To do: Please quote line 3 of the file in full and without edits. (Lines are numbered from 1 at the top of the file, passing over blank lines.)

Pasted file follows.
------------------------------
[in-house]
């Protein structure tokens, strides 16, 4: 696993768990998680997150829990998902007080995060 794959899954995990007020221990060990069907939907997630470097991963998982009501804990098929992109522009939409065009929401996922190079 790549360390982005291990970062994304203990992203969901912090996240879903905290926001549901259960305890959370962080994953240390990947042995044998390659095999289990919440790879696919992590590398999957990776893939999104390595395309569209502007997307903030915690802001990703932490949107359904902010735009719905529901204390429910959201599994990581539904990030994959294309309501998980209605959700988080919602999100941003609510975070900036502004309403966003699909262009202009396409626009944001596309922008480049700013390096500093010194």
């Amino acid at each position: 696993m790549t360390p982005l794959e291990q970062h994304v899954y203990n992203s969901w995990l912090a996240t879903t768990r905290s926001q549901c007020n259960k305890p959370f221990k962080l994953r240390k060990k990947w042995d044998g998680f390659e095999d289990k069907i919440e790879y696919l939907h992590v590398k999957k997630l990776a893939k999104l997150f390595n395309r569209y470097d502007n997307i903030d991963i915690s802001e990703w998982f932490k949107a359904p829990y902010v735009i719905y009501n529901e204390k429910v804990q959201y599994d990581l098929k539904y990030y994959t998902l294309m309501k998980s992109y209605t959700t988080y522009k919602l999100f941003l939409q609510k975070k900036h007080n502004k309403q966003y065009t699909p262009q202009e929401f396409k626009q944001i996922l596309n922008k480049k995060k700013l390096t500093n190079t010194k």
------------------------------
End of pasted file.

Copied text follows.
């Amino acid at each position: 696993m790549t360390p982005l794959e291990q970062h994304v899954y203990n992203s969901w995990l912090a996240t879903t768990r905290s926001q549901c007020n259960k305890p959370f221990k962080l994953r240390k060990k990947w042995d044998g998680f390659e095999d289990k069907i919440e790879y696919l939907h992590v590398k999957k997630l990776a893939k999104l997150f390595n395309r569209y470097d502007n997307i903030d991963i915690s802001e990703w998982f932490k949107a359904p829990y902010v735009i719905y009501n529901e204390k429910v804990q959201y599994d990581l098929k539904y990030y994959t998902l294309m309501k998980s992109y209605t959700t988080y522009k919602l999100f941003l939409q609510k975070k900036h007080n502004k309403q966003y065009t699909p262009q202009e929401f396409k626009q944001i996922l596309n922008k480049k995060k700013l390096t500093n190079t010194k």